TaN: [True] Christians should speak with one voice. Since a Christian is supposed to be someone who observes and practices the teachings of Jesus, it follows that there should be no deviation. There should be no contradictions to whatever decisions and undertakings of Christians because they should be speaking with “one voice”. A deviation would only mean that someone is (or all are) not being Christian. There may be superficial differences but the foundation and the final outcome would be the same. Contradictions would only mean that someone is not being a Christian.
TaN: Habits are choices. In an article I came across last March 5 (2012) entitled “Habits: How They Form And How To Break Them” in the New York Times, it tackled the topic of why people form habits. It appears that it takes a lot of energy to perform tasks. To conserve energy, the brain creates interconnecting patterns and networks – i.e., routines – that it can “call” on whenever the same task is required. It seems that “routines” need less energy because it becomes “hard-wired” and decisions are avoided – decision-making takes up a lot of energy because the brain has to explore all the possibilities before deciding on the appropriate course of action.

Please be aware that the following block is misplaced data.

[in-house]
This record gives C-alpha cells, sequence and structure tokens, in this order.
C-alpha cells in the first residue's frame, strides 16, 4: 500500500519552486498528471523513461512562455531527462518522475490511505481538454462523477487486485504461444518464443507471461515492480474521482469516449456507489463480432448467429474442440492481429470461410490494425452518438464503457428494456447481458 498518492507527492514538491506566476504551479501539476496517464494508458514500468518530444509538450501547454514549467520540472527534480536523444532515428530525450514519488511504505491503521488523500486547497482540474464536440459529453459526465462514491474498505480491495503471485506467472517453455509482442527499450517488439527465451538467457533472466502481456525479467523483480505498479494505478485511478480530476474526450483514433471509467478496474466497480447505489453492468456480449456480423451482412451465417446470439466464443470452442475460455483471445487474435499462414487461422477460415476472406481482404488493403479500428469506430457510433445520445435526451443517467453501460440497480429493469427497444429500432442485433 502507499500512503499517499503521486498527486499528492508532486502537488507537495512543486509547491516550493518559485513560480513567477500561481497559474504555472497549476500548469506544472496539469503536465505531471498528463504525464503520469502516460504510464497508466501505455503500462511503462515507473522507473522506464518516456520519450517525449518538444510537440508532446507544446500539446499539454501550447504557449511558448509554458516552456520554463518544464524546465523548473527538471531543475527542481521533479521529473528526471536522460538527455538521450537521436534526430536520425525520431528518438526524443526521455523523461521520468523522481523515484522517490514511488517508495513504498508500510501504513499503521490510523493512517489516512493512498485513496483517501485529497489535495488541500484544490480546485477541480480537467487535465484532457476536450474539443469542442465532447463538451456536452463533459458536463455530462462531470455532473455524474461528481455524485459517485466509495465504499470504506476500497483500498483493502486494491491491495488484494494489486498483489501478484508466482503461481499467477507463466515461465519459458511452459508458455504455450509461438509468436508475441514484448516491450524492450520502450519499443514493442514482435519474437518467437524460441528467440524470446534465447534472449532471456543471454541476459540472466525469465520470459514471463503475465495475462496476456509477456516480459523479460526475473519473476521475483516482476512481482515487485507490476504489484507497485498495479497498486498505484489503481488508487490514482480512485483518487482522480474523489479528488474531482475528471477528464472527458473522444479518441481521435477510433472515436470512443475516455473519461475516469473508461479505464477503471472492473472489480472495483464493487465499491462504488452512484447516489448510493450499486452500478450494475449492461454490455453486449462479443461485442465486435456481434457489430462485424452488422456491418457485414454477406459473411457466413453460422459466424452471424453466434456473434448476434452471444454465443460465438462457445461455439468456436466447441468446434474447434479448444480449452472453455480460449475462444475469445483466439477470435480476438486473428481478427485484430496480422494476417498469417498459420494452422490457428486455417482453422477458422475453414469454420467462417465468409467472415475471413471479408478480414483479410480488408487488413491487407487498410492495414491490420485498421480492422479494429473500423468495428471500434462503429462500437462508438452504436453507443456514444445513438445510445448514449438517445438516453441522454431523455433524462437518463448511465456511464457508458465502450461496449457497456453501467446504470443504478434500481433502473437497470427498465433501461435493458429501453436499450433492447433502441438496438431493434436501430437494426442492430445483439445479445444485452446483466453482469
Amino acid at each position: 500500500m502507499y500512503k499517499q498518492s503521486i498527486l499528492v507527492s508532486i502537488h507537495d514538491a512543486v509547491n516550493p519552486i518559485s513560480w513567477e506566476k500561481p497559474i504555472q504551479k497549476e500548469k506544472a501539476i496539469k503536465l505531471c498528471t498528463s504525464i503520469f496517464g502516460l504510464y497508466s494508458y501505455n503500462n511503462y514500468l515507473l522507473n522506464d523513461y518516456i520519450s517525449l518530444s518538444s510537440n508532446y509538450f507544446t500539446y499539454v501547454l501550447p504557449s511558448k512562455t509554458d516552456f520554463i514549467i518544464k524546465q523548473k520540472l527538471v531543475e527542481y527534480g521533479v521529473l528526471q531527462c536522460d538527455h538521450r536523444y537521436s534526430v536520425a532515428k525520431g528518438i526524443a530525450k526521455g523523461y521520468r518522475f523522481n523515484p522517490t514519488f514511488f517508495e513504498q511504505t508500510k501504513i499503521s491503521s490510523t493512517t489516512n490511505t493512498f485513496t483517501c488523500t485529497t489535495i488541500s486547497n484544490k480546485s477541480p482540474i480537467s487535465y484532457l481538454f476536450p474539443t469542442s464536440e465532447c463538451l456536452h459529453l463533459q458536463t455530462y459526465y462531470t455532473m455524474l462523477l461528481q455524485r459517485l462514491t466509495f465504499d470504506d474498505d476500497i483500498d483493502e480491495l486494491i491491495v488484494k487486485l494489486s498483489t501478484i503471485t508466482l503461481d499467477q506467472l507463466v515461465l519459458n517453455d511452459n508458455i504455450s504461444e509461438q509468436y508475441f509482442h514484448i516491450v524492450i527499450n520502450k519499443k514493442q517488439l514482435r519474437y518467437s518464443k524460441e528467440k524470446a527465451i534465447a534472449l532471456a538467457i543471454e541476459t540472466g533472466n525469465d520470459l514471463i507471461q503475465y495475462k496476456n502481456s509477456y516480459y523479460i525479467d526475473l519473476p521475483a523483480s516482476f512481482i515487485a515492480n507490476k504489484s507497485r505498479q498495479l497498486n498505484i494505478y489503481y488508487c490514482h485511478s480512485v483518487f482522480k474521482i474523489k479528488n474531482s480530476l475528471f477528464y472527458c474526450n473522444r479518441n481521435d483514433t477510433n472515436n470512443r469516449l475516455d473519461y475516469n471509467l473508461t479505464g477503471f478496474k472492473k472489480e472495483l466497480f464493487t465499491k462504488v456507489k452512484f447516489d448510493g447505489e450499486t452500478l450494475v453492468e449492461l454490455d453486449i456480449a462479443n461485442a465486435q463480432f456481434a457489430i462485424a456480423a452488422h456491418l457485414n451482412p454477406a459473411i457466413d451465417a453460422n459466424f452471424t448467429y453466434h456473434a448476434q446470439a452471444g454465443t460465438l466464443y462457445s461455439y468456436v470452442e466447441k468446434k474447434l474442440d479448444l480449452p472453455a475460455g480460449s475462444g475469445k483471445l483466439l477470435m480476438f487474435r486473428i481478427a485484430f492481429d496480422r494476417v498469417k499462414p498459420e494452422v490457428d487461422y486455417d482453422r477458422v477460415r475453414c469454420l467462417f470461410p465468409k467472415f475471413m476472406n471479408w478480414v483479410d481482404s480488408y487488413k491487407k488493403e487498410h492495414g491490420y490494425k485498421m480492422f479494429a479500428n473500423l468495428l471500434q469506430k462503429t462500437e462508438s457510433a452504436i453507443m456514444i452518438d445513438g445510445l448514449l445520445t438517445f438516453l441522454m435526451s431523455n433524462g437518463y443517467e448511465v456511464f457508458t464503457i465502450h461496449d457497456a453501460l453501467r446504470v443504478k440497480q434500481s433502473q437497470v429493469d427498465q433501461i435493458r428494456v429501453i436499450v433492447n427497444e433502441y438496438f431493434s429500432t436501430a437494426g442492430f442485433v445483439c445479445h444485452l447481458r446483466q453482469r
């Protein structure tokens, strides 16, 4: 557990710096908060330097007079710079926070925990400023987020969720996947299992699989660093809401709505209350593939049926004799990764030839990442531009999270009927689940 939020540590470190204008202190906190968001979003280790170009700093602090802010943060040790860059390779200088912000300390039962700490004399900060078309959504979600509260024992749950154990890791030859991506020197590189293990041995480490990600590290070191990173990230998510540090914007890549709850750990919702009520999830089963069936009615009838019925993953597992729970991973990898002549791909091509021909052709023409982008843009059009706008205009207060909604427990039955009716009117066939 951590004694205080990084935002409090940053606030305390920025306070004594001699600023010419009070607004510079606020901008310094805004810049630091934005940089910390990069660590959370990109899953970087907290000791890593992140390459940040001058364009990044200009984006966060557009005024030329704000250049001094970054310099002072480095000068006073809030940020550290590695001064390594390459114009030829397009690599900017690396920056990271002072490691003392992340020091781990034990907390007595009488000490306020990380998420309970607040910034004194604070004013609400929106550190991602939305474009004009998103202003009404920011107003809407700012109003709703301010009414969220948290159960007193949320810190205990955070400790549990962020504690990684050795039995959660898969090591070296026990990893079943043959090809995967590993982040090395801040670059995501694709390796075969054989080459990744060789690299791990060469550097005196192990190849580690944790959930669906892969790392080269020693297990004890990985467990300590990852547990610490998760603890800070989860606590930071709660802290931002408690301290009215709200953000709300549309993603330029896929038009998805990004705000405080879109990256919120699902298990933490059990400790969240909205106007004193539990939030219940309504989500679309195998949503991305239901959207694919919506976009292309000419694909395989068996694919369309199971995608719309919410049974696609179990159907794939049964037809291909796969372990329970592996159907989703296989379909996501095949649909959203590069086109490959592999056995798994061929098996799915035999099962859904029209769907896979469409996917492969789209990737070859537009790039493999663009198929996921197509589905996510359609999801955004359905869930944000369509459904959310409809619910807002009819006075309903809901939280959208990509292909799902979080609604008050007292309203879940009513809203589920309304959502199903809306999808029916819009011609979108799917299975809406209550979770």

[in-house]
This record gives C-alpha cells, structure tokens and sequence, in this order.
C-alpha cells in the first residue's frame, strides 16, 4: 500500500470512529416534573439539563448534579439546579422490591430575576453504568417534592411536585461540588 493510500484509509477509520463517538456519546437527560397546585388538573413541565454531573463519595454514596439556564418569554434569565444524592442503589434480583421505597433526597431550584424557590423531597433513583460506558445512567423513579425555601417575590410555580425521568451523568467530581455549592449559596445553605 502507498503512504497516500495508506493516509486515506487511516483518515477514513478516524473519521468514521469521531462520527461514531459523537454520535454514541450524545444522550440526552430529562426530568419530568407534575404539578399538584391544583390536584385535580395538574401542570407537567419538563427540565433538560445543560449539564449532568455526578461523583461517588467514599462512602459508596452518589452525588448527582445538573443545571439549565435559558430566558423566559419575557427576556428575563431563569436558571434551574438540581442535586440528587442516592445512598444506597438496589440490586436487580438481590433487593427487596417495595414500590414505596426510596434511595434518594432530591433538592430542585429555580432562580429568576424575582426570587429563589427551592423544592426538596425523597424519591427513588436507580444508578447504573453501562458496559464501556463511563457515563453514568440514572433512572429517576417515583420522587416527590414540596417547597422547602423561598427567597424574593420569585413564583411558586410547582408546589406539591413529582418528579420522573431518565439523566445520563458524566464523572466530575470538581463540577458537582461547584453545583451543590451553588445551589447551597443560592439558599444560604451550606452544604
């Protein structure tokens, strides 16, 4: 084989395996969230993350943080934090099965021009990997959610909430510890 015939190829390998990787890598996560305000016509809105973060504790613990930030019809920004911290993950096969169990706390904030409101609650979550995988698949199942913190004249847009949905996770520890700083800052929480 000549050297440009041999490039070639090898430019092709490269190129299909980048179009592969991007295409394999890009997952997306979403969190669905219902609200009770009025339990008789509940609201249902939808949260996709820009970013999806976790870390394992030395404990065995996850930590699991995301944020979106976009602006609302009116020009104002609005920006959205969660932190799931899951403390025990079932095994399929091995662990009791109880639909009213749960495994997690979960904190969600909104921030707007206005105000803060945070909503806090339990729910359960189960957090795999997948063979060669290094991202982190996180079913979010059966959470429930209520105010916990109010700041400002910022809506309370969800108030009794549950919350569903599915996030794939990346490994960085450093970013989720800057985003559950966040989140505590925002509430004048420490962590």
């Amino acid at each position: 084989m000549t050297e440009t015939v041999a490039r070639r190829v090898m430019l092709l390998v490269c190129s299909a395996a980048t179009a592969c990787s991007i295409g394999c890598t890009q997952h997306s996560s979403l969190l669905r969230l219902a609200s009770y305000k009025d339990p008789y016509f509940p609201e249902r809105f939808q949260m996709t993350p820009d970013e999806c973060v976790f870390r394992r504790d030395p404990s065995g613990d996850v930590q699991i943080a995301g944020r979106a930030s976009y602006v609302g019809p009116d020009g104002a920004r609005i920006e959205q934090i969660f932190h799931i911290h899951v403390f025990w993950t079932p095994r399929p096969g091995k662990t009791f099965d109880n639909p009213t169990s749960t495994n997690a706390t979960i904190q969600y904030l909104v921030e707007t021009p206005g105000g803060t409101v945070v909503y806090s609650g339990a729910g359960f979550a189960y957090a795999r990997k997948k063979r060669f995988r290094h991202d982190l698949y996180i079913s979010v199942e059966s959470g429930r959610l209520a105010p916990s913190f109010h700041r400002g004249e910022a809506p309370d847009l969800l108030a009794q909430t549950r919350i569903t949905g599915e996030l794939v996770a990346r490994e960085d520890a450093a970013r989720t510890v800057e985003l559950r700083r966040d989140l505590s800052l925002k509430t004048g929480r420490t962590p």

As to habits being choices – choices that are consciously done – the reason it is difficult to break is because the brain has assembled a psychological pattern, referred to as “habit loop”, to which is fetches from its “library” whenever the need arises. This pattern is so tightly sequenced that, once it goes into the routine, the entire sequence is played out automatically, much like a reflex or instinct. It is this being tightly sequenced that makes it difficult to intervene and break. However, since it was made through a conscious choice, it can be broken – it just takes some time. To successfully break the habit, one must consistently and consciously “interfere” with the routine whenever it is set into motion – as was written, “Understanding and interrupting that loop is key to breaking a habit.”
TaN: Many processed (especially those negative-nutrition type) products do not sell what they claim or advertise. It is supposed to be illegal but no one seem to have noticed it – even I, until a while ago. These are products that claim to be selling one thing but are really selling something else – not even close to what is being sold.
How is this so? It is common sense (and supposed to be mandatory) that consumable – i.e., edible – products being sold should have the item as the top/head of the ingredients list.
A case in point would be, when coffee creamer is being sold, it is expected that cream would (and should) have the greatest (proportional) quantity. However, when we look at the ingredients, we find that, most often, the first ingredient on the list is sugar. The same goes for 3-in-1 coffee and for instant chocolate powders – the first item in the ingredients list is sugar. [Note: The term “sugar” may not be explicitly stated and its alternate names are used, such as glucose, as maltose or malt extract, etc.]
I think consumers should be aware of this scam and not be gullible and unwitting victims.